We’ve written on these pages of the increasing concerns of some car buyers about headlines and photos of EV’s catching on fire. Some helpful advice from the Wall Street Journal on what to do if your EV catches fire. The consensus? Let it burn.
First responders in Franklin, Tenn., faced their first burning EV in September, a Nissan Leaf that ignited while charging outside the car maker’s North America headquarters. They spent hours pouring 45,000 gallons of water on the car, compared with the 500 to 1,000 gallons that fires involving gasoline-powered vehicles usually need, Fire Marshal Andy King said.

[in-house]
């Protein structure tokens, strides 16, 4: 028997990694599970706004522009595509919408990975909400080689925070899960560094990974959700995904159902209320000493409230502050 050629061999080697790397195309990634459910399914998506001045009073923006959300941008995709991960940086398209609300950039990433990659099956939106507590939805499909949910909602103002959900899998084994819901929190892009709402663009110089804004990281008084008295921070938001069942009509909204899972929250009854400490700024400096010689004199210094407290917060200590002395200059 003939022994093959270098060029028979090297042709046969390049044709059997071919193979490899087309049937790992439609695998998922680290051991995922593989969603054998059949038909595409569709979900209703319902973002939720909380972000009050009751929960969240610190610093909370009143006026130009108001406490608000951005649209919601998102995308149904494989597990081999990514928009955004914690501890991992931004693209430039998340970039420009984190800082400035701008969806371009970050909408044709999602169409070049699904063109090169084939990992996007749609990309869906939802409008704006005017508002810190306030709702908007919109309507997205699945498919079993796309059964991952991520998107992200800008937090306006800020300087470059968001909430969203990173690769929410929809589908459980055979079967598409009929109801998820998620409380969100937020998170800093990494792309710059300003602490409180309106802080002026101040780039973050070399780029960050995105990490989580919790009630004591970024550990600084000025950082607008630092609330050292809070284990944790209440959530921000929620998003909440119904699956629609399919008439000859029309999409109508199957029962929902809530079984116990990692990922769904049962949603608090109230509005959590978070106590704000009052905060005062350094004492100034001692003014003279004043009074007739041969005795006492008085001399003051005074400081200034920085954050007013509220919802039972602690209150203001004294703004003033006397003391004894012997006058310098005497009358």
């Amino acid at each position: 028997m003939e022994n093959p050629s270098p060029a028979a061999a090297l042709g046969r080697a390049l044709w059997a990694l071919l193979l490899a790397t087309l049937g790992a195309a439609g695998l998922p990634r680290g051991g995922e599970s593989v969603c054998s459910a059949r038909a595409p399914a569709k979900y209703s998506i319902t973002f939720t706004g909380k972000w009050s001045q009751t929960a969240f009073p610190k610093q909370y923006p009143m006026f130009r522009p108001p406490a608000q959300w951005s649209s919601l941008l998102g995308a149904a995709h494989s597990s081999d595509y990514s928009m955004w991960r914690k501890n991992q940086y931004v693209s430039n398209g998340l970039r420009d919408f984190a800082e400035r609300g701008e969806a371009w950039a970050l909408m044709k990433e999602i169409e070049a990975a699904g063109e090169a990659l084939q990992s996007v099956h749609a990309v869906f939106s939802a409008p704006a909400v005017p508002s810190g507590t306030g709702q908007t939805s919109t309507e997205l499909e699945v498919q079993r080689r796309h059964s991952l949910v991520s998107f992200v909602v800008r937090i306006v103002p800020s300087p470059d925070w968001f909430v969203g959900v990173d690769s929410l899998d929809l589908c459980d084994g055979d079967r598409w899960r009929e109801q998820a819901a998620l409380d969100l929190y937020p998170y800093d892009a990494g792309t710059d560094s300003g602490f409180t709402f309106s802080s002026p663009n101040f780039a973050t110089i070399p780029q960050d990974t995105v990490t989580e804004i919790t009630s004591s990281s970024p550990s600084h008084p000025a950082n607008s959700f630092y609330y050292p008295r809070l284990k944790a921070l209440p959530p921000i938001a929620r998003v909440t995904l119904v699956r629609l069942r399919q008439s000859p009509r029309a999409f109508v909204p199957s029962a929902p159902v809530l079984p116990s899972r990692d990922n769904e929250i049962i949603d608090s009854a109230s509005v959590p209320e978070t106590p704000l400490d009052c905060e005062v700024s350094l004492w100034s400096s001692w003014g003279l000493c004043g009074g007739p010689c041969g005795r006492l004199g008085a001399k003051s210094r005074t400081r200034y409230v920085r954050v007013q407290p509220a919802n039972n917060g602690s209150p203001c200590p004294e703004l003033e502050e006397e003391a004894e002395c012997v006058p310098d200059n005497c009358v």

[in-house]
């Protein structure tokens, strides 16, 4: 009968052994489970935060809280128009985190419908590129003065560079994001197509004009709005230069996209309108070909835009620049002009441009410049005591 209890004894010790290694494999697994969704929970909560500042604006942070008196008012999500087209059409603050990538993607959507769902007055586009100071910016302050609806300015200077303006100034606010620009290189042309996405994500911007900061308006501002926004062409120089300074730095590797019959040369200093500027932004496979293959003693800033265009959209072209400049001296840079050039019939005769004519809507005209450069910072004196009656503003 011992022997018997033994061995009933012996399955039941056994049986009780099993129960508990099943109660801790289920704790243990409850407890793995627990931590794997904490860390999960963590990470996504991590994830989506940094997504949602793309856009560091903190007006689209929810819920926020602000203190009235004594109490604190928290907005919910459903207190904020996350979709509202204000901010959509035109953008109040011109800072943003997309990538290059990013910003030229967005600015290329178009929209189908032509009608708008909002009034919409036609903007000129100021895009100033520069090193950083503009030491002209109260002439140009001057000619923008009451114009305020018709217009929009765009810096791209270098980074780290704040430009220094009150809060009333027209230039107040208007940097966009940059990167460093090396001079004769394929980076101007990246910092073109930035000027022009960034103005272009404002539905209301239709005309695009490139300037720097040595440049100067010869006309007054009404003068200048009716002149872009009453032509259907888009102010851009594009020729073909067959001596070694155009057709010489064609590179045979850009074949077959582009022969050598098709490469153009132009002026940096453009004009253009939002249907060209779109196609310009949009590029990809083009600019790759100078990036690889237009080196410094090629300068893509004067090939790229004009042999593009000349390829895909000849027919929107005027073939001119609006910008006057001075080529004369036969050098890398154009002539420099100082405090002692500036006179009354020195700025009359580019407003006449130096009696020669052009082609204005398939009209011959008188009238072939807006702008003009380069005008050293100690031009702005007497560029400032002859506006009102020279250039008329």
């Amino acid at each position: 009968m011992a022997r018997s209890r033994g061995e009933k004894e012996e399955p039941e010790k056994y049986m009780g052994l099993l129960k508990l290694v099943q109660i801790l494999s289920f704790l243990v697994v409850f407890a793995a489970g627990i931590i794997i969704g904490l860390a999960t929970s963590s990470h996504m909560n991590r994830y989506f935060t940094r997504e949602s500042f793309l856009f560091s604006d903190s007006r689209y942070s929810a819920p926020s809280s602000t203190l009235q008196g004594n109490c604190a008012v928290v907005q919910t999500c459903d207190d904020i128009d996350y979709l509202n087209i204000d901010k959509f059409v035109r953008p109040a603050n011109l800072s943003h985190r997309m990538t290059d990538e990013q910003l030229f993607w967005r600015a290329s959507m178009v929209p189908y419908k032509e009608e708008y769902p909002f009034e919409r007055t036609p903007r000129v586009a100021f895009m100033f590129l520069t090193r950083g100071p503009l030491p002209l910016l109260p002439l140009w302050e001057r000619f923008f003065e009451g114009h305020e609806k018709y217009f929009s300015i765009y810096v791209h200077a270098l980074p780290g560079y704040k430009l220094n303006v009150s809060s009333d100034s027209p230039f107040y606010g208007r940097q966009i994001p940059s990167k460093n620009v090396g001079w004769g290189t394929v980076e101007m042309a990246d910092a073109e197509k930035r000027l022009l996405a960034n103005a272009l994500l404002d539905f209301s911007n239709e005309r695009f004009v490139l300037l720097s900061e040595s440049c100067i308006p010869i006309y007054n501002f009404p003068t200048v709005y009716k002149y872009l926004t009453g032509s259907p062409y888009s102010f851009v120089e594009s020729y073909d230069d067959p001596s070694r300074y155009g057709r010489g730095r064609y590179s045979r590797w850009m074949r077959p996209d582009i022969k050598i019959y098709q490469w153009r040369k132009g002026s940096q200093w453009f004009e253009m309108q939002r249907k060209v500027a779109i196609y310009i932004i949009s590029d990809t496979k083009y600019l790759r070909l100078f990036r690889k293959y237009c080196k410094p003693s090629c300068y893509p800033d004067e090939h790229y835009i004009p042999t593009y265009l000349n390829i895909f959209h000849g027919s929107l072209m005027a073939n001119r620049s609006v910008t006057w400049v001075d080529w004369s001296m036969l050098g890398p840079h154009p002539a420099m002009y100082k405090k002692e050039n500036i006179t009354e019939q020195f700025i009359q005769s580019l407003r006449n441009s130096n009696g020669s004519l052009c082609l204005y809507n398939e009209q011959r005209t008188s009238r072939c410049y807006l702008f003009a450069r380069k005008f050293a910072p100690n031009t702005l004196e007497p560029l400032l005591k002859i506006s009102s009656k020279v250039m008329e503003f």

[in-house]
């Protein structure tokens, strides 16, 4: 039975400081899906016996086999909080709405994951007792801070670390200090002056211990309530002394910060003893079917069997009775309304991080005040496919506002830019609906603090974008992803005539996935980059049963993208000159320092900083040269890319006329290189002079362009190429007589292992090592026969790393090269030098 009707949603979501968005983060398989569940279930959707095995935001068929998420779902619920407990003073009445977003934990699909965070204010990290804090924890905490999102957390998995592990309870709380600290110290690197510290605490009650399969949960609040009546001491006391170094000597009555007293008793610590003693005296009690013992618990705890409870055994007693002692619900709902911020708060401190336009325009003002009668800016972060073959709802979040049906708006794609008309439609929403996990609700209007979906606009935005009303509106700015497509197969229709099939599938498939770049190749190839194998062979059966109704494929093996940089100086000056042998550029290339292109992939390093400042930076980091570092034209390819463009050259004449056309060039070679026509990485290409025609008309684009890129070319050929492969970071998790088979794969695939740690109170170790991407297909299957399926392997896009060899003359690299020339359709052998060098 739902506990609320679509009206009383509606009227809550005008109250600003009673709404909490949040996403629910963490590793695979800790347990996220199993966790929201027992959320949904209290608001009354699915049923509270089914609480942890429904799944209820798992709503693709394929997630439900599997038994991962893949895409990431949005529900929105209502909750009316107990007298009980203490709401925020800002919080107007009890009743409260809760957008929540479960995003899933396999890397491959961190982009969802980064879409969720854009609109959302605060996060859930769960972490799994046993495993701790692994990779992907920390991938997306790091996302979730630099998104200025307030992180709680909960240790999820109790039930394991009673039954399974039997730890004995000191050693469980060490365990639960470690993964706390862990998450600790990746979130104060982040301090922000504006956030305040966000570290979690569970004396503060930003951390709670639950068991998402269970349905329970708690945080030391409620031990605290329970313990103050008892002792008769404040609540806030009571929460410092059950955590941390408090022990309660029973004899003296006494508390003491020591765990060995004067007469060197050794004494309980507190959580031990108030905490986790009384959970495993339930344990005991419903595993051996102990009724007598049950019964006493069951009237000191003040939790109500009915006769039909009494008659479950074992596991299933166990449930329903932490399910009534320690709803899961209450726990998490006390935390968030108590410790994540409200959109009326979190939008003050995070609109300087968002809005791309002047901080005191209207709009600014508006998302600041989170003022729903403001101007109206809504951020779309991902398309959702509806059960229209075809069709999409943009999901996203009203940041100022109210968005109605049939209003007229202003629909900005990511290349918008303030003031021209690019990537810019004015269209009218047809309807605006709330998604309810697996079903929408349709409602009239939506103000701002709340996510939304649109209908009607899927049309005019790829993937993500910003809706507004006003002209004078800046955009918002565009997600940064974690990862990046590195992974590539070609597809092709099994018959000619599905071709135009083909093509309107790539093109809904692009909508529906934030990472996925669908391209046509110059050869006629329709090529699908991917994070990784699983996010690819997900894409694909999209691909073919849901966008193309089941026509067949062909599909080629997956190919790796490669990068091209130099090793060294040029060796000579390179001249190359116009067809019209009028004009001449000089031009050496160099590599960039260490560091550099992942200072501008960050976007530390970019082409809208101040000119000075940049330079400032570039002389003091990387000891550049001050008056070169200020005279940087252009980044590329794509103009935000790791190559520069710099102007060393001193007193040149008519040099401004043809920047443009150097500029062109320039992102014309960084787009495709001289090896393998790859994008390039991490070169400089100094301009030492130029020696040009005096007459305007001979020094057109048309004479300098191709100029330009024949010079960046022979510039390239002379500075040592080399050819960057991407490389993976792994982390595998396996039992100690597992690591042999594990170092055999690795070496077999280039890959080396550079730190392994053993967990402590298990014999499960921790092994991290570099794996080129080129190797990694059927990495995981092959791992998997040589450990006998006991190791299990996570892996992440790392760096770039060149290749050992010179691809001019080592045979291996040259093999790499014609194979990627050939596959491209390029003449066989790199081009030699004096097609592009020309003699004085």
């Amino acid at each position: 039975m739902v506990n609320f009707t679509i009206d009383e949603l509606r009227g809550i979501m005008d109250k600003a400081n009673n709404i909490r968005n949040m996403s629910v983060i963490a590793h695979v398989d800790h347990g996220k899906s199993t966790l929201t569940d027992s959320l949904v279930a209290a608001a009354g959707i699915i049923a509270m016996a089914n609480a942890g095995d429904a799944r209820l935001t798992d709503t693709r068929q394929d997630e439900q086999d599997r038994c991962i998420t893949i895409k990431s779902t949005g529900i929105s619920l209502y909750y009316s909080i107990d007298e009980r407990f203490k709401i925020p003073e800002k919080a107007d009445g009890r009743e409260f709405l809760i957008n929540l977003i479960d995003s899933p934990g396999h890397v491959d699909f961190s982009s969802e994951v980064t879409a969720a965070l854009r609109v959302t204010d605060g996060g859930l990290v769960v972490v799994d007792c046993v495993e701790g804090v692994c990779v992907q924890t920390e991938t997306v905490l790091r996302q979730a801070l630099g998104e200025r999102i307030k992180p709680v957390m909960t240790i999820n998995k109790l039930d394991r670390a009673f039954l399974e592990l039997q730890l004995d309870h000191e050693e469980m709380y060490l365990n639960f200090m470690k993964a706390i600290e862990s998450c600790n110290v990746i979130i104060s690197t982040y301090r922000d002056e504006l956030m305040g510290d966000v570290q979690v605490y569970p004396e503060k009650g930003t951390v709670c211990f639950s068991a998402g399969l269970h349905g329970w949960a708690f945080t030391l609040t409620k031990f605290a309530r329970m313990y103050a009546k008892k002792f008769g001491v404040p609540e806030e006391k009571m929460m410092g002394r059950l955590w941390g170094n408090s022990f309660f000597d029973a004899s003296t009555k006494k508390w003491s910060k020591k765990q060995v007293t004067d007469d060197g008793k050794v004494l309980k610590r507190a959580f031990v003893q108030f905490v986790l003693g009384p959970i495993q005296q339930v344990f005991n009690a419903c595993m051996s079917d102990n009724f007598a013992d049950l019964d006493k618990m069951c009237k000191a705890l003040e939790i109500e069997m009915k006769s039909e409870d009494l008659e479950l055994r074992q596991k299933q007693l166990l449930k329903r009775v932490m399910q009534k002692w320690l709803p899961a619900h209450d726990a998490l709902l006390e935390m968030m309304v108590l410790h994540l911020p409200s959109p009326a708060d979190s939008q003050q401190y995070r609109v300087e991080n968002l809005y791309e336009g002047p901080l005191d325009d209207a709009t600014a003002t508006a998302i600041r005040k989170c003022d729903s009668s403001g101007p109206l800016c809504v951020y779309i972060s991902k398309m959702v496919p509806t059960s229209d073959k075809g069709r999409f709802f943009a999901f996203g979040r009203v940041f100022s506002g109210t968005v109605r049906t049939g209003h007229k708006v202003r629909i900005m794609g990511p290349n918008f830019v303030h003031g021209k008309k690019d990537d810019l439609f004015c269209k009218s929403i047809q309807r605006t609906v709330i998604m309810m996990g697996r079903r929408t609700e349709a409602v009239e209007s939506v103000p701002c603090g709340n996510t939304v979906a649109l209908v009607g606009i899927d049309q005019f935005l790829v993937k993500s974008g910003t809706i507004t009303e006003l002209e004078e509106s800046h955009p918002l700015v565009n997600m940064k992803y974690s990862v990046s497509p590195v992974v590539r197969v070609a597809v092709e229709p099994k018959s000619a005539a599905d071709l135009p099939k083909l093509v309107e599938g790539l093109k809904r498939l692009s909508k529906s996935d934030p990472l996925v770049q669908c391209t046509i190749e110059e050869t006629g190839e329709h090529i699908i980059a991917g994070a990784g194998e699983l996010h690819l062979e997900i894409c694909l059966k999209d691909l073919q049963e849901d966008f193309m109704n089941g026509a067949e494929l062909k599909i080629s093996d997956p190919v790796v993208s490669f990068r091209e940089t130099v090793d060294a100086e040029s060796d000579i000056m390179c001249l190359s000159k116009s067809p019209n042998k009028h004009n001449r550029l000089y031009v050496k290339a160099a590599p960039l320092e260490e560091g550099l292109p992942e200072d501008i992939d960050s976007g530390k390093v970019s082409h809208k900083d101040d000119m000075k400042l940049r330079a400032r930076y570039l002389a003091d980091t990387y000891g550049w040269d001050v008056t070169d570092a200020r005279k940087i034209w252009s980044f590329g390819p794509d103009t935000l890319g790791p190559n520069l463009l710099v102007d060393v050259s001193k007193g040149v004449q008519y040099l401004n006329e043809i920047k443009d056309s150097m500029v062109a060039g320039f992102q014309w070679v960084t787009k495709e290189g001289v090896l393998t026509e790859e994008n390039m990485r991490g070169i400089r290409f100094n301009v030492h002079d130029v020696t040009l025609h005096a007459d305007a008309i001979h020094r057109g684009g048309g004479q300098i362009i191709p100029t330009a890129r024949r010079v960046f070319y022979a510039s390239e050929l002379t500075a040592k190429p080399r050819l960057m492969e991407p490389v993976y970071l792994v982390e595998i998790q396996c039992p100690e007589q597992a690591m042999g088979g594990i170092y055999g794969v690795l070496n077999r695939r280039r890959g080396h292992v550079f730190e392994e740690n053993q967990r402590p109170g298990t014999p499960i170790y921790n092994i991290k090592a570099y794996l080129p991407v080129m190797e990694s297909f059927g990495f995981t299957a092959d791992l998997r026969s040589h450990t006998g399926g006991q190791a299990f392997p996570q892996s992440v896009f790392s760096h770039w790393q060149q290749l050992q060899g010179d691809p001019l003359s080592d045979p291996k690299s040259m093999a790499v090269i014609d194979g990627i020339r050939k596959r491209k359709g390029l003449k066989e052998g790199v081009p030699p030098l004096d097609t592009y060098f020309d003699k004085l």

“I think if we were faced with a similar scenario next time, we might need to let it burn,” he said…
The batteries contain flammable chemicals and can release their own oxygen as they burn, allowing EV fires to reignite hours or even days after they appear to be quenched. They also emit toxic fumes that Tom Miller, who teaches for the West Virginia University Fire Service Extension and the National Volunteer Fire Council, said “make hydrogen cyanide look like Pez.”